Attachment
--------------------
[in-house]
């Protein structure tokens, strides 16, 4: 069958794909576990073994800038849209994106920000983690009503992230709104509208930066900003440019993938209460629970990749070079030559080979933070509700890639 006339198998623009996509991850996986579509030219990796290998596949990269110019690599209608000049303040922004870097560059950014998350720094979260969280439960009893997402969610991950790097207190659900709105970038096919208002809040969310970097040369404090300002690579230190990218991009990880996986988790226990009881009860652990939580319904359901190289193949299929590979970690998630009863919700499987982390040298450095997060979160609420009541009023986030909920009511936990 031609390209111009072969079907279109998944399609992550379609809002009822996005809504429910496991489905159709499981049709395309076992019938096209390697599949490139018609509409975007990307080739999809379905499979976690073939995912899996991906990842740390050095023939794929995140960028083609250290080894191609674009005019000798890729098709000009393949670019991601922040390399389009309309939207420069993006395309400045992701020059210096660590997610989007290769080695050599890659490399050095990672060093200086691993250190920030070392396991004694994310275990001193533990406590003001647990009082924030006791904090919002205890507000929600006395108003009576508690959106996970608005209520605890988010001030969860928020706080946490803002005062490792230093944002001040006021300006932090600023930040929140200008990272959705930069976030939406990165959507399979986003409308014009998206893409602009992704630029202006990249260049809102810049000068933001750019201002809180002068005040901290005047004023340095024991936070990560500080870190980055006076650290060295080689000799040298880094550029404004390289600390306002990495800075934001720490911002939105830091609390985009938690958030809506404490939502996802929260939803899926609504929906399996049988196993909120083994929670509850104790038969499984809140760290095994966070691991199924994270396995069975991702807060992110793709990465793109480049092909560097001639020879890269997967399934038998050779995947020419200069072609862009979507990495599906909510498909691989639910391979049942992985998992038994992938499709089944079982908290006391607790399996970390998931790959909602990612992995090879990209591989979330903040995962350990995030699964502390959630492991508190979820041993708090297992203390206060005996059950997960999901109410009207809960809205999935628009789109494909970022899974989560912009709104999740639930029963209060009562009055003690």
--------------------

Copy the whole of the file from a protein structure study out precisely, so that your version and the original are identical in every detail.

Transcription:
[in-house]
């Protein structure tokens, strides 16, 4: 069958794909576990073994800038849209994106920000983690009503992230709104509208930066900003440019993938209460629970990749070079030559080979933070509700890639 006339198998623009996509991850996986579509030219990796290998596949990269110019690599209608000049303040922004870097560059950014998350720094979260969280439960009893997402969610991950790097207190659900709105970038096919208002809040969310970097040369404090300002690579230190990218991009990880996986988790226990009881009860652990939580319904359901190289193949299929590979970690998630009863919700499987982390040298450095997060979160609420009541009023986030909920009511936990 031609390209111009072969079907279109998944399609992550379609809002009822996005809504429910496991489905159709499981049709395309076992019938096209390697599949490139018609509409975007990307080739999809379905499979976690073939995912899996991906990842740390050095023939794929995140960028083609250290080894191609674009005019000798890729098709000009393949670019991601922040390399389009309309939207420069993006395309400045992701020059210096660590997610989007290769080695050599890659490399050095990672060093200086691993250190920030070392396991004694994310275990001193533990406590003001647990009082924030006791904090919002205890507000929600006395108003009576508690959106996970608005209520605890988010001030969860928020706080946490803002005062490792230093944002001040006021300006932090600023930040929140200008990272959705930069976030939406990165959507399979986003409308014009998206893409602009992704630029202006990249260049809102810049000068933001750019201002809180002068005040901290005047004023340095024991936070990560500080870190980055006076650290060295080689000799040298880094550029404004390289600390306002990495800075934001720490911002939105830091609390985009938690958030809506404490939502996802929260939803899926609504929906399996049988196993909120083994929670509850104790038969499984809140760290095994966070691991199924994270396995069975991702807060992110793709990465793109480049092909560097001639020879890269997967399934038998050779995947020419200069072609862009979507990495599906909510498909691989639910391979049942992985998992038994992938499709089944079982908290006391607790399996970390998931790959909602990612992995090879990209591989979330903040995962350990995030699964502390959630492991508190979820041993708090297992203390206060005996059950997960999901109410009207809960809205999935628009789109494909970022899974989560912009709104999740639930029963209060009562009055003690």